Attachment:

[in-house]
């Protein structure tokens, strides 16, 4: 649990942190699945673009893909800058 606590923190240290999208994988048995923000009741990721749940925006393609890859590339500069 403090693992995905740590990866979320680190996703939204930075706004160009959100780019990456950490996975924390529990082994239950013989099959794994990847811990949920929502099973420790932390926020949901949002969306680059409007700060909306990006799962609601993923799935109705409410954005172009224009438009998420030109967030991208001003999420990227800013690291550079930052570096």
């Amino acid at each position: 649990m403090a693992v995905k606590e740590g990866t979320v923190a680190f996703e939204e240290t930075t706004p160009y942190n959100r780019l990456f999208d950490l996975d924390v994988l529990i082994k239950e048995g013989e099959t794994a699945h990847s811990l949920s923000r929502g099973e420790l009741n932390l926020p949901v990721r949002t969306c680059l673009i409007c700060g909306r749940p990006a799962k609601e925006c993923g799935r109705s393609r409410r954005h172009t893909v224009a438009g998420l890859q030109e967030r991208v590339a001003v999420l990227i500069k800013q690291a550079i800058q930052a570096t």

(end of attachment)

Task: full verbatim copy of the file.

[in-house]
């Protein structure tokens, strides 16, 4: 649990942190699945673009893909800058 606590923190240290999208994988048995923000009741990721749940925006393609890859590339500069 403090693992995905740590990866979320680190996703939204930075706004160009959100780019990456950490996975924390529990082994239950013989099959794994990847811990949920929502099973420790932390926020949901949002969306680059409007700060909306990006799962609601993923799935109705409410954005172009224009438009998420030109967030991208001003999420990227800013690291550079930052570096």
């Amino acid at each position: 649990m403090a693992v995905k606590e740590g990866t979320v923190a680190f996703e939204e240290t930075t706004p160009y942190n959100r780019l990456f999208d950490l996975d924390v994988l529990i082994k239950e048995g013989e099959t794994a699945h990847s811990l949920s923000r929502g099973e420790l009741n932390l926020p949901v990721r949002t969306c680059l673009i409007c700060g909306r749940p990006a799962k609601e925006c993923g799935r109705s393609r409410r954005h172009t893909v224009a438009g998420l890859q030109e967030r991208v590339a001003v999420l990227i500069k800013q690291a550079i800058q930052a570096t």